Enhancing the contribution and role of practitioner knowledge in the Intergovernmental Panel on Climate Change (IPCC) Working Group (WG) II process: Insights from UK workshops

Howarth, Candice and Viner, David and Dessai, Suraje and Rapley, Christopher and Jones, Aled (2017) Enhancing the contribution and role of practitioner knowledge in the Intergovernmental Panel on Climate Change (IPCC) Working Group (WG) II process: Insights from UK workshops. Climate Services. ISSN 2405-8807

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Official URL: https://doi.org/10.1016/j.cliser.2017.04.003

Abstract

This perspective critically assesses how the Intergovernmental Panel on Climate Change (IPCC) could facilitate a closer alignment of its activities and include lessons drawn from the policy and decision-making communities working on the ground at the regional/local levels. The objective is to facilitate practitioner input into the detailed choice of topics and priorities for IPCC review and in the conclusions drawn (we define practitioners as those engaged in the development and application of practical responses to climate change on the ground). By means of a series of workshops with academics, policy officials and decision-makers in the United Kingdom, the research reported here illuminates how the IPCC’s Working Group II (WGII) has been used in the past to inform decision-making and how practitioner responses to climate change could better inform the IPCC process in the future. In particular, we recommend three key actions. Firstly that IPCC WGII should incorporate more practitioners as authors to improve the awareness and understanding amongst the writing teams of the nature and detail of decisions being made in response to climate change; secondly a practitioner-led IPCC Special Report should be commissioned on good-practice responses to climate change; and thirdly a new body should be created, attached to the IPCC, to synthesise and report on good practice on climate response strategies in a timely manner. By adopting these recommendations, the IPCC could become more directly useful to decision-makers working on adaptation at the national, regional and local levels and enable more actionable decision-making.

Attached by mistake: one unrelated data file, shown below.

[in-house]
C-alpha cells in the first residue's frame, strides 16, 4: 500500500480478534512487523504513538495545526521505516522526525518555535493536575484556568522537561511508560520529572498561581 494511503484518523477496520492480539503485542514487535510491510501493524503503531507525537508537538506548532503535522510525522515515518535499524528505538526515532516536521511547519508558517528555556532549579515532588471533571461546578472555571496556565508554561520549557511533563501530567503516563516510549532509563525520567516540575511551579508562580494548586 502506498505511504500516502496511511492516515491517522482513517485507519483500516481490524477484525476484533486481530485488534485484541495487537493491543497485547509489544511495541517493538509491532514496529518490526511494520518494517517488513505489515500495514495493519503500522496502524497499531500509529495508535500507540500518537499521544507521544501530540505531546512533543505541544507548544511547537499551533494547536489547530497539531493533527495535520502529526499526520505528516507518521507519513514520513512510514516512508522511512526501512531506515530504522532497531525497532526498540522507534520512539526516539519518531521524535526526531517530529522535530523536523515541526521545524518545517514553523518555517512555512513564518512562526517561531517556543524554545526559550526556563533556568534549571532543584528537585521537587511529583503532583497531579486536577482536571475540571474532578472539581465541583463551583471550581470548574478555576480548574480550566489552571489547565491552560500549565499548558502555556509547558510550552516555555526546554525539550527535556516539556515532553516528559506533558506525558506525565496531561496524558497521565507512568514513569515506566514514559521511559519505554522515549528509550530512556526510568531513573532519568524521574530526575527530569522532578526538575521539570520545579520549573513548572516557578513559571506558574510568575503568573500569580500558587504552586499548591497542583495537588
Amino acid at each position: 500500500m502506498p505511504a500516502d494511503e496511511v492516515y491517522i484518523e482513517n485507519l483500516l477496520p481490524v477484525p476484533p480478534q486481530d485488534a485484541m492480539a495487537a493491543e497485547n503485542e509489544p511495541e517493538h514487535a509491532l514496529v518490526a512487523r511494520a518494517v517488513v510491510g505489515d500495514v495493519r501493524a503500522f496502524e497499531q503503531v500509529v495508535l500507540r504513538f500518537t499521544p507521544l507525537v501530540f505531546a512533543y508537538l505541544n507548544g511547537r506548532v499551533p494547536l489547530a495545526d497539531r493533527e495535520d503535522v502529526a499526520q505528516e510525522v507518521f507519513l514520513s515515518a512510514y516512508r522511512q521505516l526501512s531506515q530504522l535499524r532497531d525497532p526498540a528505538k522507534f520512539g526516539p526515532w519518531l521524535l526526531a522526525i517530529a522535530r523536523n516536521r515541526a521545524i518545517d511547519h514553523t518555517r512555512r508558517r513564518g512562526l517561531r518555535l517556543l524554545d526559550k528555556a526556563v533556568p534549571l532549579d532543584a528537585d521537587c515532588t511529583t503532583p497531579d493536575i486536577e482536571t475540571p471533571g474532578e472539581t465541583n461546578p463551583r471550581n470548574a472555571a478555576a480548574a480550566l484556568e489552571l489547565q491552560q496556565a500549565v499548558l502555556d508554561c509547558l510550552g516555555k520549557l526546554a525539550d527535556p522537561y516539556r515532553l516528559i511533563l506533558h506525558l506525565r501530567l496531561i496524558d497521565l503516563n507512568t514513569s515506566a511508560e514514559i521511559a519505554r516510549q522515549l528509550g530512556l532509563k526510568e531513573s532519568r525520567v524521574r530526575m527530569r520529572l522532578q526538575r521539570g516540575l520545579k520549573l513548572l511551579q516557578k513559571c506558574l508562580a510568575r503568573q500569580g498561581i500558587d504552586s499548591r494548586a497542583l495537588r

Item Type: Journal Article
Keywords: IPCC, climate change, practitioners, decision-making, adaptation
Faculty: Faculty of Science & Technology
Depositing User: Prof Aled Jones
Date Deposited: 05 May 2017 10:20
Last Modified: 05 May 2017 10:22
URI: http://arro.anglia.ac.uk/id/eprint/701749

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